Following the press coverage of the most recent murders, Massimo Introvigne, a religious historian, came forward to talk with investigators about the crimes. Introvigne told investigators that Florence, which partly inspired the poet Dante to write his Inferno, had a long tradition of sorcery. He went on to inform them that occult sects were not necessarily Satanists and that the ritual nature of the murders suggested fetishists were involved. This revelation sat well with investigators who had already begun to suspect that the genitalia taken by the killer may have been used as some form of trophy by a religious cult.
A short time after the murder of the two young campers, the Red Cross emergency worker who had accompanied Paolo Mainardi to the hospital in 1982 and was later contacted by the killer, received another disturbing phone call while on vacation in Rimini. The killer continued to badger him about what Mainardi had told police before he died. This revelation shocked police. Who could have known that the worker was on vacation and how did they know how to contact him?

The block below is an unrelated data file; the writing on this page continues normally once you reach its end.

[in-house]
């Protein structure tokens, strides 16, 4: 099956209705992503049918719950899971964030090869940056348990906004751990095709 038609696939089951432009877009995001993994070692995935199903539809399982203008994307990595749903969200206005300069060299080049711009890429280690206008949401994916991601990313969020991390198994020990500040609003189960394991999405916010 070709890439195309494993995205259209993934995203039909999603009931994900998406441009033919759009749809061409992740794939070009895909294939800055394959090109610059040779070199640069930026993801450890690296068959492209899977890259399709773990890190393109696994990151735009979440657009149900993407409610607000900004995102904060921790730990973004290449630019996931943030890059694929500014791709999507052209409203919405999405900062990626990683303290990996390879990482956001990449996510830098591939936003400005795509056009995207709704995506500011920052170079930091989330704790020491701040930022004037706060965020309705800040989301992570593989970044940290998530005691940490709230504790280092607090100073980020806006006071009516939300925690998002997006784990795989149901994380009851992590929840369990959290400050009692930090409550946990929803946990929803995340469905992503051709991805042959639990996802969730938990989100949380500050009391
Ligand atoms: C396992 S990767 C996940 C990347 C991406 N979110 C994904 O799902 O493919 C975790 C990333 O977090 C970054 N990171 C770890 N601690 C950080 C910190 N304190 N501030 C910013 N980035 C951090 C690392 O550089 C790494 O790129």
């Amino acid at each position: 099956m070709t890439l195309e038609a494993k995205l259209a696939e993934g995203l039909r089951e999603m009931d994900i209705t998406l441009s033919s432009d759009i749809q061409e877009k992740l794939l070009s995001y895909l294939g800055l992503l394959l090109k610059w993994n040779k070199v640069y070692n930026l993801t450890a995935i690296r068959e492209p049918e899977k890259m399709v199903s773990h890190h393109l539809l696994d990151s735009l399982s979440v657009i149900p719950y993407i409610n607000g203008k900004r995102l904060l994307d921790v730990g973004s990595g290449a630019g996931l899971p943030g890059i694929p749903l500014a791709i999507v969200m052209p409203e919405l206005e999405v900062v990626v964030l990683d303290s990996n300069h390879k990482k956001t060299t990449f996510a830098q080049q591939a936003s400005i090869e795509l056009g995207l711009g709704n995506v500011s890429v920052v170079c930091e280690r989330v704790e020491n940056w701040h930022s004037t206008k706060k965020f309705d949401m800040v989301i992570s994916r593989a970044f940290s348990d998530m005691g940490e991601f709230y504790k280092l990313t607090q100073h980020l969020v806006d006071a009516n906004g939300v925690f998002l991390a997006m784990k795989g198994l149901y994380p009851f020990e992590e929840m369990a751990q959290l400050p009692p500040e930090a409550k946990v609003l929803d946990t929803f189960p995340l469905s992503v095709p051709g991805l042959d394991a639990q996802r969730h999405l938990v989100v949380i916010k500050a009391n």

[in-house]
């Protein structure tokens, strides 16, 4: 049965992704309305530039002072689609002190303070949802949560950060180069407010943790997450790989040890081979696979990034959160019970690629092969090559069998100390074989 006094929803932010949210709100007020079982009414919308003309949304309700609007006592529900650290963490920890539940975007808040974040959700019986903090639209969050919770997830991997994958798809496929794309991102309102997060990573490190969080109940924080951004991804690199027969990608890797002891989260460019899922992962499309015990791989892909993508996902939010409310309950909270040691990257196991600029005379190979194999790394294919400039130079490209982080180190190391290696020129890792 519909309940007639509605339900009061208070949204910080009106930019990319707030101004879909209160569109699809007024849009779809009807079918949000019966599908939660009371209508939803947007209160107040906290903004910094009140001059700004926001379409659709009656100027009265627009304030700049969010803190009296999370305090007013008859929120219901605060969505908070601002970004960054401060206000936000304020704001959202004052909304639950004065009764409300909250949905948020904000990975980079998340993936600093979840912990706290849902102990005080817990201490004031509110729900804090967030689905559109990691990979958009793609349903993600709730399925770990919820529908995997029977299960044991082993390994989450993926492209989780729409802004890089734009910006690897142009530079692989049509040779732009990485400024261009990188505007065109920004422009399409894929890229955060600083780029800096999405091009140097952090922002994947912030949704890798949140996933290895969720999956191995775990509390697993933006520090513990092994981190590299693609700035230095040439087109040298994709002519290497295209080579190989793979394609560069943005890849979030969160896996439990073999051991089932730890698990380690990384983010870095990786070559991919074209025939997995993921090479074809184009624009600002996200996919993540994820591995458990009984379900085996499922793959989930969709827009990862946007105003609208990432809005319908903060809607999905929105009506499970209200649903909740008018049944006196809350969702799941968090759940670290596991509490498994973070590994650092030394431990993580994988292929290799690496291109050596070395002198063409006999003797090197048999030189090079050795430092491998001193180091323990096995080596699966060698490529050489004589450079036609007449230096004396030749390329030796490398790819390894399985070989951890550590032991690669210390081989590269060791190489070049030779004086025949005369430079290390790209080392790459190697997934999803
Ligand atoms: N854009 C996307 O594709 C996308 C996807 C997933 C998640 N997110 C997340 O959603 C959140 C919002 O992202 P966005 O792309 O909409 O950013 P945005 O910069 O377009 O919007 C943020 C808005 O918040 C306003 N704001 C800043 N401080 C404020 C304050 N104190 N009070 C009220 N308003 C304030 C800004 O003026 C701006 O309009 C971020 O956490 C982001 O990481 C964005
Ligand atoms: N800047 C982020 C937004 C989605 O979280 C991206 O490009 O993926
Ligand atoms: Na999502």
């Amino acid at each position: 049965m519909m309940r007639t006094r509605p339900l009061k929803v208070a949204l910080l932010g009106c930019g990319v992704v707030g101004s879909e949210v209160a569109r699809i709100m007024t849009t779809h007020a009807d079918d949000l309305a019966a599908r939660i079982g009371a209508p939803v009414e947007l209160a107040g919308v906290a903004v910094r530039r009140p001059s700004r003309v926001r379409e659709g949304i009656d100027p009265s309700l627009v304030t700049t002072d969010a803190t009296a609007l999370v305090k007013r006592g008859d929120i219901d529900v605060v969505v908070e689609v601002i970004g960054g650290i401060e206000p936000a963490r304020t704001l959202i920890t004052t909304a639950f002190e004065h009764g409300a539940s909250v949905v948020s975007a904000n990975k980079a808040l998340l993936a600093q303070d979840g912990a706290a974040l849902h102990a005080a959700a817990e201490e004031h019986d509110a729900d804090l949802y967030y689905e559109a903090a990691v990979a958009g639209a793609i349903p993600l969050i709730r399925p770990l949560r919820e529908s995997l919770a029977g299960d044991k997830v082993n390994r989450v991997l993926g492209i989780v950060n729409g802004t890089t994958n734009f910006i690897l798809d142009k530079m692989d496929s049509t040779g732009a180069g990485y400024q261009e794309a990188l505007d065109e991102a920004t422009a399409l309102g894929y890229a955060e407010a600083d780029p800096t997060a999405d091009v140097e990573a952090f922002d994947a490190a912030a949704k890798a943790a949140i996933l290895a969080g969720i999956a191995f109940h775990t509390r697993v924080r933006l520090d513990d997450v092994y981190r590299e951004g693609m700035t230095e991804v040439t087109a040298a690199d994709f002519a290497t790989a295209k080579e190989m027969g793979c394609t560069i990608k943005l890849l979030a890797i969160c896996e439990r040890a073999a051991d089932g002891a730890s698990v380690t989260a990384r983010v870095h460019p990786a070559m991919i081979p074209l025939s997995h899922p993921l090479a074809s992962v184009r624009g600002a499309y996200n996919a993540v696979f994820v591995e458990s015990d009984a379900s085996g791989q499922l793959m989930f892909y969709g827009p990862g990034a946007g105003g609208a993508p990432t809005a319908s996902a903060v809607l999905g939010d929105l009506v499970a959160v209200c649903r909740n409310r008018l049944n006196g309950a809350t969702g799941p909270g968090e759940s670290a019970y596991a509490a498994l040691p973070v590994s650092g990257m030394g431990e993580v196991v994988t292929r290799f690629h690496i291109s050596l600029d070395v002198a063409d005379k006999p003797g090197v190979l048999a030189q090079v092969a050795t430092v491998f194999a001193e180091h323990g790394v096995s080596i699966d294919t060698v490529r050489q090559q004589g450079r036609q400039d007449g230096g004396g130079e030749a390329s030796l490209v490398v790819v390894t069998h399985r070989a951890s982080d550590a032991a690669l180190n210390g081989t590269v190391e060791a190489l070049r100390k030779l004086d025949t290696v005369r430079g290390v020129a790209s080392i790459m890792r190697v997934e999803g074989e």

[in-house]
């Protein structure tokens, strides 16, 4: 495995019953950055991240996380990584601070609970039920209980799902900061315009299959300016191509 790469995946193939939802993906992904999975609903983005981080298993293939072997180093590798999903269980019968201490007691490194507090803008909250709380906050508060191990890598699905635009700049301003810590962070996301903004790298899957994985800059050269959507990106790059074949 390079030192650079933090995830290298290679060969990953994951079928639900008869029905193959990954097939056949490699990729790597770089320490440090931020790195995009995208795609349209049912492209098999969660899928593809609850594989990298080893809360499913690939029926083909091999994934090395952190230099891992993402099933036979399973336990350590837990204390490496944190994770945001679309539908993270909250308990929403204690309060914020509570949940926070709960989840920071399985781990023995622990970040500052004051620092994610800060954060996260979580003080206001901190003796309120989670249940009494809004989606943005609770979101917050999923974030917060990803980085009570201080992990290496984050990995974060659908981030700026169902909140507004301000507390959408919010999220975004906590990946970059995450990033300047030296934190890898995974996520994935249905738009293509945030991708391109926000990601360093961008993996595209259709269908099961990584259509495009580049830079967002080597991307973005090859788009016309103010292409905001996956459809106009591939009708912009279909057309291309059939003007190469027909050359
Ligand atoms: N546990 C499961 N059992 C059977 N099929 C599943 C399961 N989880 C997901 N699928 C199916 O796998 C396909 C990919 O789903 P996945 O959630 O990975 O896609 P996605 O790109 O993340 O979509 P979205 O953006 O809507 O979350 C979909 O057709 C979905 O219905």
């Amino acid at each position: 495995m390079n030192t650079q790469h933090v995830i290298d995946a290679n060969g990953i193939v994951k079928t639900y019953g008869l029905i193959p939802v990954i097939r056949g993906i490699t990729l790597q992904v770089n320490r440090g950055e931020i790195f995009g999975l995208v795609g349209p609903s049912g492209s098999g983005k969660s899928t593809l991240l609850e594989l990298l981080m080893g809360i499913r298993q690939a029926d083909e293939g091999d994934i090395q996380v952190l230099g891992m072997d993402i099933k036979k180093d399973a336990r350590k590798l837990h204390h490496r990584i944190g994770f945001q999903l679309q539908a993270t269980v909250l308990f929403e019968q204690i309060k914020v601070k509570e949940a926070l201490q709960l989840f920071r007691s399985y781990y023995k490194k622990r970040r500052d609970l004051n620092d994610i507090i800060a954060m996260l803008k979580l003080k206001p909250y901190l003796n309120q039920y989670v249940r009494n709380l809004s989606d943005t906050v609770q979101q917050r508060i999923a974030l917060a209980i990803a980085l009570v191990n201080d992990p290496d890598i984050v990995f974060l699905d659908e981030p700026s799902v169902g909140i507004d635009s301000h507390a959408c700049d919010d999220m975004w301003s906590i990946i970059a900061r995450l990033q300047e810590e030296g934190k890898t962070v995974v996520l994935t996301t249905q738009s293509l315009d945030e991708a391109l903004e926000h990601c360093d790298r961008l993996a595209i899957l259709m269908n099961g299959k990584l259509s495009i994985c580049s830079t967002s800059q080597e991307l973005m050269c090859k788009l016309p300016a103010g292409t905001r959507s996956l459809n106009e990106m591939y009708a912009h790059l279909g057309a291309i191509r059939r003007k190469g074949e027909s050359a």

Another Long HiatusThe killer waited almost a year before striking again on July 29, 1984, this time murdering another young couple in Vicchio di Mugello, just north of Florence. This double murder showed all the characteristics of the previous ones. The mans body was found on the backseat of his car wearing only underpants and a vest. Not far from the vehicle, behind some bushes, lay the completely naked body of the girl. As with her predecessors, she was posed in a spread eagle position, with her genitals having been removed. The only real variance was that the killer had also decided to remove her left breast and slashed her corpse over 100 times.
An autopsy soon revealed that both victims had been shot through the car window before being stabbed with a knife. The body of the girl was then dragged by the ankles approximately 10 yards.
The ballistic results were of no surprise to investigators. The weapon had been a .22 automatic Beretta, and the bullets matched all of those used on previous victims. The knife was also deemed to have been a single-edged blade and matched the characteristics as that of the previous mutilations. In addition, no fingerprints were recovered from the scene, strengthening investigators theory that the killer wore surgical gloves during his crimes.
Investigators were curious as to why the killer had removed the breast of his latest female victim. Were his acts simply becoming more macabre or was this related to a cult aspect?